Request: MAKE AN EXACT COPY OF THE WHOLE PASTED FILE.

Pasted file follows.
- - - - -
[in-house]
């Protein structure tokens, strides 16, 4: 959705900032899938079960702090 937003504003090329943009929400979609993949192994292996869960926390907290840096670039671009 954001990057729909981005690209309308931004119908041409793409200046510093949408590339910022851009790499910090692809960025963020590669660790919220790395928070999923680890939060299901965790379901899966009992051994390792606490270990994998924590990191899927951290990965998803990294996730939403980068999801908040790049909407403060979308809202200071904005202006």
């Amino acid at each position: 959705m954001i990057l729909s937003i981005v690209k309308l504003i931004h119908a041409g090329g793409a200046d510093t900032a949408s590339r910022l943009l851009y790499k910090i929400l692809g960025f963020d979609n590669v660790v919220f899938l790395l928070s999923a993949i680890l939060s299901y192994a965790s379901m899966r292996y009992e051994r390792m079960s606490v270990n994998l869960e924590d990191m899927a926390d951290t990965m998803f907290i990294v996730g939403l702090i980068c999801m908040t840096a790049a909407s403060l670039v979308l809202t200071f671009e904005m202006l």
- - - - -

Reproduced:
[in-house]
């Protein structure tokens, strides 16, 4: 959705900032899938079960702090 937003504003090329943009929400979609993949192994292996869960926390907290840096670039671009 954001990057729909981005690209309308931004119908041409793409200046510093949408590339910022851009790499910090692809960025963020590669660790919220790395928070999923680890939060299901965790379901899966009992051994390792606490270990994998924590990191899927951290990965998803990294996730939403980068999801908040790049909407403060979308809202200071904005202006």
């Amino acid at each position: 959705m954001i990057l729909s937003i981005v690209k309308l504003i931004h119908a041409g090329g793409a200046d510093t900032a949408s590339r910022l943009l851009y790499k910090i929400l692809g960025f963020d979609n590669v660790v919220f899938l790395l928070s999923a993949i680890l939060s299901y192994a965790s379901m899966r292996y009992e051994r390792m079960s606490v270990n994998l869960e924590d990191m899927a926390d951290t990965m998803f907290i990294v996730g939403l702090i980068c999801m908040t840096a790049a909407s403060l670039v979308l809202t200071f671009e904005m202006l």